The LKFF 2010 is off to a sizzling start

The London Korean Film Festival is now more than 10 years old, and this is the 5th year of its existence under the organisation of the Cultural Centre. It seems to get bigger every year.

Odeon WE
Inside the Odeon West End at the opening night of the festival (© Lee Hyung-wook)

From its early home in the Prince Charles Cinema, it moved to the more prestigious venue of the Barbican for the last three years. This year, with the Barbican screens being refurbished, comes the opportunity to bring the films back to the West End, and although one might initially question the decision to spread the films over three venues, it makes some sense: a Leicester Square cinema for the glitzy gala screenings, the ICA for the mainstream events and the Apollo for the focus on Jang Jin.

Lee Jeong-beom
Lee Jeong-beom shares a joke with onlookers in Leicester Square (© Lee Hyung-wook)

The gala opening on bonfire night gave us some cinematic fireworks from the relatively unknown Lee Jeong-beom: The Man from Nowhere (아저씨) featuring the perfectly sculpted abs of star Won Bin. Director Lee was present, and the event was hosted by Tony Rayns, regarded as minor royalty by the Korean cinema world because of his long and consistent interest in the country’s output. But inside the Odeon West End most eyes were on the unknown (in Korea at any rate) former presenter of BBC TV’s film review programme and rather too-risque host of chat shows: Jonathan Ross.

Jonathan Ross
Jonathan Ross arrives for the gala opening (© Lee Hyung-wook)

Knowing Ross’s enthusiasm for Korean film (he enthusiastically endorsed the Vengeance trilogy as well as other Tartan favourites on TV) and his status as an A-List celeb, the organisers have been trying to secure his presence at one of their screenings for a while. This year he relented and agreed to show up to one of the first two screenings. He definitely made the right decision to come to The Man from Nowhere, though according to his Twitter account he thought he was going to see Kim Ji-woon’s I Saw the Devil. A lucky mistake, because I Saw the Devil is probably the low-point of Kim Ji-woon’s cinematic output thus far.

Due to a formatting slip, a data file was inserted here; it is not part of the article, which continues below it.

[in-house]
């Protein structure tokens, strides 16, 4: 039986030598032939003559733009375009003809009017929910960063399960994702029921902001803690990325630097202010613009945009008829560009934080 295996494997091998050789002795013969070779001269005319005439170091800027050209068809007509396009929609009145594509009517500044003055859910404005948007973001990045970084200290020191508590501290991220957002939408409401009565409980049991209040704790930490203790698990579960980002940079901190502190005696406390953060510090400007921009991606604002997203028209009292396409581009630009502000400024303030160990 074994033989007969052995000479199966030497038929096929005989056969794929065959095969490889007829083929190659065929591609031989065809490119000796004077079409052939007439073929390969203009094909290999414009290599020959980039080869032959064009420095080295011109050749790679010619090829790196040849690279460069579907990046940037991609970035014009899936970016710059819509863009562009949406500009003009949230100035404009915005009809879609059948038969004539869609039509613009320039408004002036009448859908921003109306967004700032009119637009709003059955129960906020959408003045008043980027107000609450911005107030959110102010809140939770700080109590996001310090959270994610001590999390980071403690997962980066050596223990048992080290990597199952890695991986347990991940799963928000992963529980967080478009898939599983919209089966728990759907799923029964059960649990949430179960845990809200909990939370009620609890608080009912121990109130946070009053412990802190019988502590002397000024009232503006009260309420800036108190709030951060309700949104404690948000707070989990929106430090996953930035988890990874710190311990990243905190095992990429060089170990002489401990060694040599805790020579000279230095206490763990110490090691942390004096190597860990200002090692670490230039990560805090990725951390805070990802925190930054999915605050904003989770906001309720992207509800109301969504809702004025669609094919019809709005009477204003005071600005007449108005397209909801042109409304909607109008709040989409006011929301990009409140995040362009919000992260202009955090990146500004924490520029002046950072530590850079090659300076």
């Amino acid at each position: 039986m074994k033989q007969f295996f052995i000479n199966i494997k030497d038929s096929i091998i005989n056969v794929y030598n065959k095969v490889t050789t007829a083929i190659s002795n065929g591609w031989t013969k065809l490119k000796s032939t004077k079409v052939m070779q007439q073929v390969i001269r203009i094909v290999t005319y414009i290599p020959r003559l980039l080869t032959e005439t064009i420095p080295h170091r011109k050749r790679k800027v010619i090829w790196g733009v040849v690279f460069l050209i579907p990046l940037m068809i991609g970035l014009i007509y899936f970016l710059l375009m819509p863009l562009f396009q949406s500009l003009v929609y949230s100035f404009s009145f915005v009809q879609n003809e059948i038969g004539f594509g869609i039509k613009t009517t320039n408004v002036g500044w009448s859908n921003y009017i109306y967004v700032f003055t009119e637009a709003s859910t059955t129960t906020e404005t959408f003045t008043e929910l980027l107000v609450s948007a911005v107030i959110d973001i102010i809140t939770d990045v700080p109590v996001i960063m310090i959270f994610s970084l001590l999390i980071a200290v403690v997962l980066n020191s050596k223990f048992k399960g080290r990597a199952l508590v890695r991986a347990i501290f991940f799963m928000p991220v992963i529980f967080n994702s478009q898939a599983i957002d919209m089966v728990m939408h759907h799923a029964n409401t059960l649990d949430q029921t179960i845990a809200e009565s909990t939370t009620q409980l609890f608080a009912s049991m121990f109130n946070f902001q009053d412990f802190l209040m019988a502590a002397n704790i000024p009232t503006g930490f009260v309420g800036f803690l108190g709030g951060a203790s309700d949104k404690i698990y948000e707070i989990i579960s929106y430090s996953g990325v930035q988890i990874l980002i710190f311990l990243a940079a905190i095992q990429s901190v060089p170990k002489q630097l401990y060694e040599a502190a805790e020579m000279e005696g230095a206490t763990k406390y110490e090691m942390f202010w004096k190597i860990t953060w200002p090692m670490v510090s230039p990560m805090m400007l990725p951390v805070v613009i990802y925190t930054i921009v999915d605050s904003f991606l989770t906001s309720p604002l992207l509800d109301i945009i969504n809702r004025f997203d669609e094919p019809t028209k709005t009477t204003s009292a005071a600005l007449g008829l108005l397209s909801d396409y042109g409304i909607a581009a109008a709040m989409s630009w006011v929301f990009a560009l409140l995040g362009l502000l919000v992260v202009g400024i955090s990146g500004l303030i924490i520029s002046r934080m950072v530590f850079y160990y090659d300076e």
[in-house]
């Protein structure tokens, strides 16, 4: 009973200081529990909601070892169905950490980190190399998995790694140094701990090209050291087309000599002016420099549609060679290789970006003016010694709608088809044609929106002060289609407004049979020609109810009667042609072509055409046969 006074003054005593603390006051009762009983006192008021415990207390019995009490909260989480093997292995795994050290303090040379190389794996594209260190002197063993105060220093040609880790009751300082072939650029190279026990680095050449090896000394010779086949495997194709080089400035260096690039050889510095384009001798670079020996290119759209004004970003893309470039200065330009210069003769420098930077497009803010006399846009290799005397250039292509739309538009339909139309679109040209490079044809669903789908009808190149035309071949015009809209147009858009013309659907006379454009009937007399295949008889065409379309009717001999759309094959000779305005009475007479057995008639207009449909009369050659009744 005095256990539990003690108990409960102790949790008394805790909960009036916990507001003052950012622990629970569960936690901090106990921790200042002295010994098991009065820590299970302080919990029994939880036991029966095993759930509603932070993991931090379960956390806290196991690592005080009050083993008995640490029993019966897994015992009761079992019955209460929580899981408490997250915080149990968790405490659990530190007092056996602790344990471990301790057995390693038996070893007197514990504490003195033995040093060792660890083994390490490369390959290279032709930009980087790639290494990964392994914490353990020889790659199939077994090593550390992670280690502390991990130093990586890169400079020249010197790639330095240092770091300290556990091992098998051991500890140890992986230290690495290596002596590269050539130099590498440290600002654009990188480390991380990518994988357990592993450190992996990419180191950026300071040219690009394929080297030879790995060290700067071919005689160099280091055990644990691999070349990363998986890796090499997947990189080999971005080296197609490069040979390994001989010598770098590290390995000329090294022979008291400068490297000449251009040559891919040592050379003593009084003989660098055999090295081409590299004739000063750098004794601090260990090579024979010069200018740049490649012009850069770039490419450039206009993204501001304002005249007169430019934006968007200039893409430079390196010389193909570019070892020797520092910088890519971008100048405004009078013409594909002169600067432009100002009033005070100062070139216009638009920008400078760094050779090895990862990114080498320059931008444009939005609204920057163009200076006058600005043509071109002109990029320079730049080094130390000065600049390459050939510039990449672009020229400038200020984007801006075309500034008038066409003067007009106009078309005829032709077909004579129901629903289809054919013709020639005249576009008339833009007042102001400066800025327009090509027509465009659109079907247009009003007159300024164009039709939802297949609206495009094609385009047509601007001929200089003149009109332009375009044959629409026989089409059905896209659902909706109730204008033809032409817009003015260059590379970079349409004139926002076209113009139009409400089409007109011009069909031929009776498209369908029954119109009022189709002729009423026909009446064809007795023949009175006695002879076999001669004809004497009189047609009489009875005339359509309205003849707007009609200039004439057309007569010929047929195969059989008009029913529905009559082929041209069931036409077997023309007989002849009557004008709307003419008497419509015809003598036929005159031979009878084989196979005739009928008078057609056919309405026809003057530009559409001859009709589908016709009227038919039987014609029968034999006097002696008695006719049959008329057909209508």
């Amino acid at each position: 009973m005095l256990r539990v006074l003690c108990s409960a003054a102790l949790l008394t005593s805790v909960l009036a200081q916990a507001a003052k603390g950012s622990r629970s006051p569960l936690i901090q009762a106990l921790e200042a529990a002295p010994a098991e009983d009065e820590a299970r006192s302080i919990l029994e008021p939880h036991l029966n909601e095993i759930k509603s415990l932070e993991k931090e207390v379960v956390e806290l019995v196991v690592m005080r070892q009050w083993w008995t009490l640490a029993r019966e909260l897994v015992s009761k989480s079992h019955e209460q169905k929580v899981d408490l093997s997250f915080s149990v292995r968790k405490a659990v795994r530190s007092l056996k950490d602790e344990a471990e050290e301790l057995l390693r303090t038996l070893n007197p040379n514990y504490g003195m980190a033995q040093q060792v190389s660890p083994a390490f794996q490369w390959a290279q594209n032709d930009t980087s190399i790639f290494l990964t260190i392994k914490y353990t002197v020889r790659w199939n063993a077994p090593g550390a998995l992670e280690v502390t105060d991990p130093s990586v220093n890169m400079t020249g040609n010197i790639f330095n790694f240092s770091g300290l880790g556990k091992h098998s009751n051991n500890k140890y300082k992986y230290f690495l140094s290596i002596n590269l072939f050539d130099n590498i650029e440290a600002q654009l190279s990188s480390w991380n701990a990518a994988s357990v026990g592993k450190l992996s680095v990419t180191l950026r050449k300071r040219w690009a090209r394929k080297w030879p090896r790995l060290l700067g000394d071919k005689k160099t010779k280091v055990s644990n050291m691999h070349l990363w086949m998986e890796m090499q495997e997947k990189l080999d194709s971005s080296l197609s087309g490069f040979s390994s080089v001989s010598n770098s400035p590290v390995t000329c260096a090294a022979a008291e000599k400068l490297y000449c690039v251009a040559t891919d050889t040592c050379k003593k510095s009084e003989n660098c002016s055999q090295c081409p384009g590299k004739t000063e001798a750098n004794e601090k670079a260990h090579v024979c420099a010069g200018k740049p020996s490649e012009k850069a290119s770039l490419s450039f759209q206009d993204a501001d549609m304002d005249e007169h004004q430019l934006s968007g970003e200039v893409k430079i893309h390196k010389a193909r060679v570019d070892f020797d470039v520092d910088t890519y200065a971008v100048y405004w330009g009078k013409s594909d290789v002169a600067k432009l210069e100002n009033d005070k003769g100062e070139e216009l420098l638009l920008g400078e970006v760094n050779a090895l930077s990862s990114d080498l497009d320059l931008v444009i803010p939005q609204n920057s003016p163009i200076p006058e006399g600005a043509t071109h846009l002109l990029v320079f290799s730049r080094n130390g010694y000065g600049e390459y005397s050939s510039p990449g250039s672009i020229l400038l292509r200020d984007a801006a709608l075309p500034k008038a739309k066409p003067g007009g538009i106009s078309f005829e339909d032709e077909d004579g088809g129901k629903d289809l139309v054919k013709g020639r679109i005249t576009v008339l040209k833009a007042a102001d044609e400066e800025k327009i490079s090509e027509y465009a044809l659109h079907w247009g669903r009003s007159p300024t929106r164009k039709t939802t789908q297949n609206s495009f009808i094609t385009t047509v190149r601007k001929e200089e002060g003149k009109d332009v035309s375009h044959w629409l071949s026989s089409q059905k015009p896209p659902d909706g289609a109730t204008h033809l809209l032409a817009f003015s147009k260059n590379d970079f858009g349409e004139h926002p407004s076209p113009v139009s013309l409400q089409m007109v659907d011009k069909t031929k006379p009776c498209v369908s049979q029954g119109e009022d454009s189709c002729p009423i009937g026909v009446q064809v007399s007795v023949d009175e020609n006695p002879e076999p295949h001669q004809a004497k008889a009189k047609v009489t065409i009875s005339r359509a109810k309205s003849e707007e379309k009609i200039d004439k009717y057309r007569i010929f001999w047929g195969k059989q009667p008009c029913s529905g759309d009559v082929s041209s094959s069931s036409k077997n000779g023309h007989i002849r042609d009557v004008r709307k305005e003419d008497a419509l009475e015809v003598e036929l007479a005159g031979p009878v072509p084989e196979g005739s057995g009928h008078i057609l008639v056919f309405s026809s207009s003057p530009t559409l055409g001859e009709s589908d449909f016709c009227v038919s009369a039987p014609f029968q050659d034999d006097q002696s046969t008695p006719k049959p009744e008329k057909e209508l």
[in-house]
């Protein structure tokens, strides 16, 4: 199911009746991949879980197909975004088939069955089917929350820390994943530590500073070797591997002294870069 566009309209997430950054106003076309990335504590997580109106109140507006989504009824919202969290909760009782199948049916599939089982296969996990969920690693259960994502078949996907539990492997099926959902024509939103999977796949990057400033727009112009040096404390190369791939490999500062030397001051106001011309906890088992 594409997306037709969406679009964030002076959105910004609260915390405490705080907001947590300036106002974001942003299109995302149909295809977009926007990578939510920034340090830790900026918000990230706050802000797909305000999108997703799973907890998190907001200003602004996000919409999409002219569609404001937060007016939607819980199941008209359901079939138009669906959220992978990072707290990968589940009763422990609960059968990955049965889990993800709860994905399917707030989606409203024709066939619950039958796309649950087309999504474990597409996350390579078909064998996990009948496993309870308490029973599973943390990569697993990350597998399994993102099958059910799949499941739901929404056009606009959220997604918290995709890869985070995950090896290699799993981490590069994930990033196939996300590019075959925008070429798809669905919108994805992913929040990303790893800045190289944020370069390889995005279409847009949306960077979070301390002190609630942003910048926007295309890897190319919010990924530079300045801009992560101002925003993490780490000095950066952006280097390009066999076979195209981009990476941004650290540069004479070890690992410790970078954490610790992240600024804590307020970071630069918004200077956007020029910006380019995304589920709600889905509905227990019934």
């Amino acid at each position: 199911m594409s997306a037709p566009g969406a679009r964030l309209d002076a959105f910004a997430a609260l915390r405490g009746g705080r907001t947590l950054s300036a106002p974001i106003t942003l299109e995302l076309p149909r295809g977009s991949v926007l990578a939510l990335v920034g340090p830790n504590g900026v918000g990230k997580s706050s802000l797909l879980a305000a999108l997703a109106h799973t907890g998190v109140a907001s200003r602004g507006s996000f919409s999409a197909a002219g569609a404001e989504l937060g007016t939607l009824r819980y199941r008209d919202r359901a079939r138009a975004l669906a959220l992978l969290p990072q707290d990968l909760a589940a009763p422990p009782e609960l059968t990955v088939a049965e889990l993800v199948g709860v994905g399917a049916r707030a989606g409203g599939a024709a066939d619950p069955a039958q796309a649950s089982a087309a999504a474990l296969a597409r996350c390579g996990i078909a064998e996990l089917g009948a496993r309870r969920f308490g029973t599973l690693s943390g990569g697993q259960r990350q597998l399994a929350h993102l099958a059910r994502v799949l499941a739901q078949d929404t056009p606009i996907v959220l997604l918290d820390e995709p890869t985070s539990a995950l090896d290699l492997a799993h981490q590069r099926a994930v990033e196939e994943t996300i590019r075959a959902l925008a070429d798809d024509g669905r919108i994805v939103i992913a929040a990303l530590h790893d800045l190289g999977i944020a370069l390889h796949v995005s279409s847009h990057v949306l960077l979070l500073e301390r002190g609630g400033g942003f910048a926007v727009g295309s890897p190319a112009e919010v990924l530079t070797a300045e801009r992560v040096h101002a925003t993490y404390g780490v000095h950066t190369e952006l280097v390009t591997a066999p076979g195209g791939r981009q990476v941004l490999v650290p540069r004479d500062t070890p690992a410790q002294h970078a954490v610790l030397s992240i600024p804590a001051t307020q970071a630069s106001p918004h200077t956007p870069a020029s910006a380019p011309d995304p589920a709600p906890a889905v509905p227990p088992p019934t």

Tony Rayns
Tony Rayns ignores the drizzle to give an interview to Korean TV (© Lee Hyung-wook)

A nice touch to open the proceedings was a video of distinguished talking heads wishing the festival well: festival supremo Jeon Hye-jung had gone to the Busan festival armed with a video camera and secured brief statements from some of the stars and directors we are going to be enjoying over the 10 days. From Jeon Do-yeon (Housemaid) to Lee Byung-hun (I saw the Devil) via Jang Jin, it was nice to have the London festival marked by some of the big names in this way – a mark of the success of the KCC in building the importance of the annual London event.

Thanks to Lee Hyung-wook of The East for the photographs. The London Korean Film Festival 2010 runs until 14 November.

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